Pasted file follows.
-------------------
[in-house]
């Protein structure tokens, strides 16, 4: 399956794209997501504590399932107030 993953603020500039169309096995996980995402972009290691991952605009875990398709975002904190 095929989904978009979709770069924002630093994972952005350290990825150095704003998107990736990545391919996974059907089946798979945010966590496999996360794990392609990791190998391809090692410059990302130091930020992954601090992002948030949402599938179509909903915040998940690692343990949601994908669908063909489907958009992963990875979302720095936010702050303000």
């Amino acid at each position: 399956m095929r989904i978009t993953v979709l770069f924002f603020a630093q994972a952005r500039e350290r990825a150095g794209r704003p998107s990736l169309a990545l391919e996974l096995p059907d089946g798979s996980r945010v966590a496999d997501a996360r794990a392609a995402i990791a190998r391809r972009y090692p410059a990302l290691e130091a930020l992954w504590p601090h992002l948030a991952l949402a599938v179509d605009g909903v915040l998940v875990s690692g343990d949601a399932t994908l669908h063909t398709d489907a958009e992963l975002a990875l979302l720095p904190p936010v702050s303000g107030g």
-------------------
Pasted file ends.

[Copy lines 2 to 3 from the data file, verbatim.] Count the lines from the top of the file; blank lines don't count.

């Protein structure tokens, strides 16, 4: 399956794209997501504590399932107030 993953603020500039169309096995996980995402972009290691991952605009875990398709975002904190 095929989904978009979709770069924002630093994972952005350290990825150095704003998107990736990545391919996974059907089946798979945010966590496999996360794990392609990791190998391809090692410059990302130091930020992954601090992002948030949402599938179509909903915040998940690692343990949601994908669908063909489907958009992963990875979302720095936010702050303000």
């Amino acid at each position: 399956m095929r989904i978009t993953v979709l770069f924002f603020a630093q994972a952005r500039e350290r990825a150095g794209r704003p998107s990736l169309a990545l391919e996974l096995p059907d089946g798979s996980r945010v966590a496999d997501a996360r794990a392609a995402i990791a190998r391809r972009y090692p410059a990302l290691e130091a930020l992954w504590p601090h992002l948030a991952l949402a599938v179509d605009g909903v915040l998940v875990s690692g343990d949601a399932t994908l669908h063909t398709d489907a958009e992963l975002a990875l979302l720095p904190p936010v702050s303000g107030g």